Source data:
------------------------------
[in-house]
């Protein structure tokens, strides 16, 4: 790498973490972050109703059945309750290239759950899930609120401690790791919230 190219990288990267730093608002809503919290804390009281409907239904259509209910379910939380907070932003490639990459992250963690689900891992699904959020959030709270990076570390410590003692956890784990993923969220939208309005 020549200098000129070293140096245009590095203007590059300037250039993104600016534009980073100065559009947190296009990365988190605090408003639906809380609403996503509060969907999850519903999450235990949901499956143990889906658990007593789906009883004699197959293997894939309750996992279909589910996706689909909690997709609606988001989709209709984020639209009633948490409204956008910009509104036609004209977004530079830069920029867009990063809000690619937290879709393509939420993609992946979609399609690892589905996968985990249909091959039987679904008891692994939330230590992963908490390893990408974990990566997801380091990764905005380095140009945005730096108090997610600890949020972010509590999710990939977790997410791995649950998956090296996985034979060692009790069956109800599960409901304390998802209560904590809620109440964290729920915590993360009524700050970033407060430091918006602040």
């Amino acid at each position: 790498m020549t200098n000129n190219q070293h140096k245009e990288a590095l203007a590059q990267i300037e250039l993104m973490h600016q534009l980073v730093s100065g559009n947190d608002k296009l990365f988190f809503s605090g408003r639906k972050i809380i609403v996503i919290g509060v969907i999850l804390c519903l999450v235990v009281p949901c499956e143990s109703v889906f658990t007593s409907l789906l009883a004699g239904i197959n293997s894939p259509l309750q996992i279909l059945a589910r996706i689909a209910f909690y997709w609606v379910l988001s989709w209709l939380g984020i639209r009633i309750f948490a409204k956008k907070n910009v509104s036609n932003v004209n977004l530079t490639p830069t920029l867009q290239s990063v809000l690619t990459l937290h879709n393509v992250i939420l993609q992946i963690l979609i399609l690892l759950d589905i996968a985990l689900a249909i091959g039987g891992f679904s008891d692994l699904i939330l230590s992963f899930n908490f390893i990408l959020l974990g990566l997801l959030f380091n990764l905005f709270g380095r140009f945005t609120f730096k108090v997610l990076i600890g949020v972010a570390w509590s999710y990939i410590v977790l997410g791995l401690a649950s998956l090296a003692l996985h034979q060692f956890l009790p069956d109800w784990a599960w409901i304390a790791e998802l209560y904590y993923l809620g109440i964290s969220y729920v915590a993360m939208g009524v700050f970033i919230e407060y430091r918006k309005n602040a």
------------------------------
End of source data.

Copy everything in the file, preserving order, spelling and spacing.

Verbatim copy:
[in-house]
């Protein structure tokens, strides 16, 4: 790498973490972050109703059945309750290239759950899930609120401690790791919230 190219990288990267730093608002809503919290804390009281409907239904259509209910379910939380907070932003490639990459992250963690689900891992699904959020959030709270990076570390410590003692956890784990993923969220939208309005 020549200098000129070293140096245009590095203007590059300037250039993104600016534009980073100065559009947190296009990365988190605090408003639906809380609403996503509060969907999850519903999450235990949901499956143990889906658990007593789906009883004699197959293997894939309750996992279909589910996706689909909690997709609606988001989709209709984020639209009633948490409204956008910009509104036609004209977004530079830069920029867009990063809000690619937290879709393509939420993609992946979609399609690892589905996968985990249909091959039987679904008891692994939330230590992963908490390893990408974990990566997801380091990764905005380095140009945005730096108090997610600890949020972010509590999710990939977790997410791995649950998956090296996985034979060692009790069956109800599960409901304390998802209560904590809620109440964290729920915590993360009524700050970033407060430091918006602040």
């Amino acid at each position: 790498m020549t200098n000129n190219q070293h140096k245009e990288a590095l203007a590059q990267i300037e250039l993104m973490h600016q534009l980073v730093s100065g559009n947190d608002k296009l990365f988190f809503s605090g408003r639906k972050i809380i609403v996503i919290g509060v969907i999850l804390c519903l999450v235990v009281p949901c499956e143990s109703v889906f658990t007593s409907l789906l009883a004699g239904i197959n293997s894939p259509l309750q996992i279909l059945a589910r996706i689909a209910f909690y997709w609606v379910l988001s989709w209709l939380g984020i639209r009633i309750f948490a409204k956008k907070n910009v509104s036609n932003v004209n977004l530079t490639p830069t920029l867009q290239s990063v809000l690619t990459l937290h879709n393509v992250i939420l993609q992946i963690l979609i399609l690892l759950d589905i996968a985990l689900a249909i091959g039987g891992f679904s008891d692994l699904i939330l230590s992963f899930n908490f390893i990408l959020l974990g990566l997801l959030f380091n990764l905005f709270g380095r140009f945005t609120f730096k108090v997610l990076i600890g949020v972010a570390w509590s999710y990939i410590v977790l997410g791995l401690a649950s998956l090296a003692l996985h034979q060692f956890l009790p069956d109800w784990a599960w409901i304390a790791e998802l209560y904590y993923l809620g109440i964290s969220y729920v915590a993360m939208g009524v700050f970033i919230e407060y430091r918006k309005n602040a």